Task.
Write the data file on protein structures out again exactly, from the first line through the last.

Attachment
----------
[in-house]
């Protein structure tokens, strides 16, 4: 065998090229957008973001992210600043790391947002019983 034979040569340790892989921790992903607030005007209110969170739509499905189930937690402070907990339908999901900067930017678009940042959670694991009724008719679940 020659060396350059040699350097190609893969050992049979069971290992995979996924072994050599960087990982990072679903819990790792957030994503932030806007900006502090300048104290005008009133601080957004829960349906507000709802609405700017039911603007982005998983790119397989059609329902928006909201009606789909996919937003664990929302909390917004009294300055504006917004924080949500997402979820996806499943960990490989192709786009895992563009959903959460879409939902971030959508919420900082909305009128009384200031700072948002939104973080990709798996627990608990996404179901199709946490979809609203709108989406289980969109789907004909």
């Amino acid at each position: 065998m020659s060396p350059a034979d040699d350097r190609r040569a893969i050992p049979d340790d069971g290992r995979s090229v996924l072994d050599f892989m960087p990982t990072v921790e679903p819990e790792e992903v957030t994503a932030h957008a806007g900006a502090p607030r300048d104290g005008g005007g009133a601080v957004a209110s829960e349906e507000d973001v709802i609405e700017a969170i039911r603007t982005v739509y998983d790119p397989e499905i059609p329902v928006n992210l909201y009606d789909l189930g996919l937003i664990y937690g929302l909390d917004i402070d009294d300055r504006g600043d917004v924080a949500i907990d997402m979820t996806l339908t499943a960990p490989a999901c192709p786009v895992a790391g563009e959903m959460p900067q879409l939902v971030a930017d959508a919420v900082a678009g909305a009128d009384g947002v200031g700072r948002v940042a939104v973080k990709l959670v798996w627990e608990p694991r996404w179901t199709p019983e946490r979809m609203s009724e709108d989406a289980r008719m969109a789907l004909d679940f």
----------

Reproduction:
[in-house]
């Protein structure tokens, strides 16, 4: 065998090229957008973001992210600043790391947002019983 034979040569340790892989921790992903607030005007209110969170739509499905189930937690402070907990339908999901900067930017678009940042959670694991009724008719679940 020659060396350059040699350097190609893969050992049979069971290992995979996924072994050599960087990982990072679903819990790792957030994503932030806007900006502090300048104290005008009133601080957004829960349906507000709802609405700017039911603007982005998983790119397989059609329902928006909201009606789909996919937003664990929302909390917004009294300055504006917004924080949500997402979820996806499943960990490989192709786009895992563009959903959460879409939902971030959508919420900082909305009128009384200031700072948002939104973080990709798996627990608990996404179901199709946490979809609203709108989406289980969109789907004909």
């Amino acid at each position: 065998m020659s060396p350059a034979d040699d350097r190609r040569a893969i050992p049979d340790d069971g290992r995979s090229v996924l072994d050599f892989m960087p990982t990072v921790e679903p819990e790792e992903v957030t994503a932030h957008a806007g900006a502090p607030r300048d104290g005008g005007g009133a601080v957004a209110s829960e349906e507000d973001v709802i609405e700017a969170i039911r603007t982005v739509y998983d790119p397989e499905i059609p329902v928006n992210l909201y009606d789909l189930g996919l937003i664990y937690g929302l909390d917004i402070d009294d300055r504006g600043d917004v924080a949500i907990d997402m979820t996806l339908t499943a960990p490989a999901c192709p786009v895992a790391g563009e959903m959460p900067q879409l939902v971030a930017d959508a919420v900082a678009g909305a009128d009384g947002v200031g700072r948002v940042a939104v973080k990709l959670v798996w627990e608990p694991r996404w179901t199709p019983e946490r979809m609203s009724e709108d989406a289980r008719m969109a789907l004909d679940f």